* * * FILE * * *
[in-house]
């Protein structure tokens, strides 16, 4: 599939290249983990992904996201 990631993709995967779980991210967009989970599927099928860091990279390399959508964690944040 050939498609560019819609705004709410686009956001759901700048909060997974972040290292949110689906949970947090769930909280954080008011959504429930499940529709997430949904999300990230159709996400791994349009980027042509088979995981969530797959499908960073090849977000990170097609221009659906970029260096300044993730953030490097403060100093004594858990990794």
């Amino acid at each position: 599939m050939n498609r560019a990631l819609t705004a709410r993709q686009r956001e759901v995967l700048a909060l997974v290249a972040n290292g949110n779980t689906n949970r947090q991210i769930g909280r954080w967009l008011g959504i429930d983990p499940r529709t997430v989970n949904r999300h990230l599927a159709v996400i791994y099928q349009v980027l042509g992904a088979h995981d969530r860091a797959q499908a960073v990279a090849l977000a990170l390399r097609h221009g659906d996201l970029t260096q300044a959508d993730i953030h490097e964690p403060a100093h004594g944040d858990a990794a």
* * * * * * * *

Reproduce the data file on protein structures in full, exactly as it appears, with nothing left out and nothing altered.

[in-house]
């Protein structure tokens, strides 16, 4: 599939290249983990992904996201 990631993709995967779980991210967009989970599927099928860091990279390399959508964690944040 050939498609560019819609705004709410686009956001759901700048909060997974972040290292949110689906949970947090769930909280954080008011959504429930499940529709997430949904999300990230159709996400791994349009980027042509088979995981969530797959499908960073090849977000990170097609221009659906970029260096300044993730953030490097403060100093004594858990990794």
């Amino acid at each position: 599939m050939n498609r560019a990631l819609t705004a709410r993709q686009r956001e759901v995967l700048a909060l997974v290249a972040n290292g949110n779980t689906n949970r947090q991210i769930g909280r954080w967009l008011g959504i429930d983990p499940r529709t997430v989970n949904r999300h990230l599927a159709v996400i791994y099928q349009v980027l042509g992904a088979h995981d969530r860091a797959q499908a960073v990279a090849l977000a990170l390399r097609h221009g659906d996201l970029t260096q300044a959508d993730i953030h490097e964690p403060a100093h004594g944040d858990a990794a």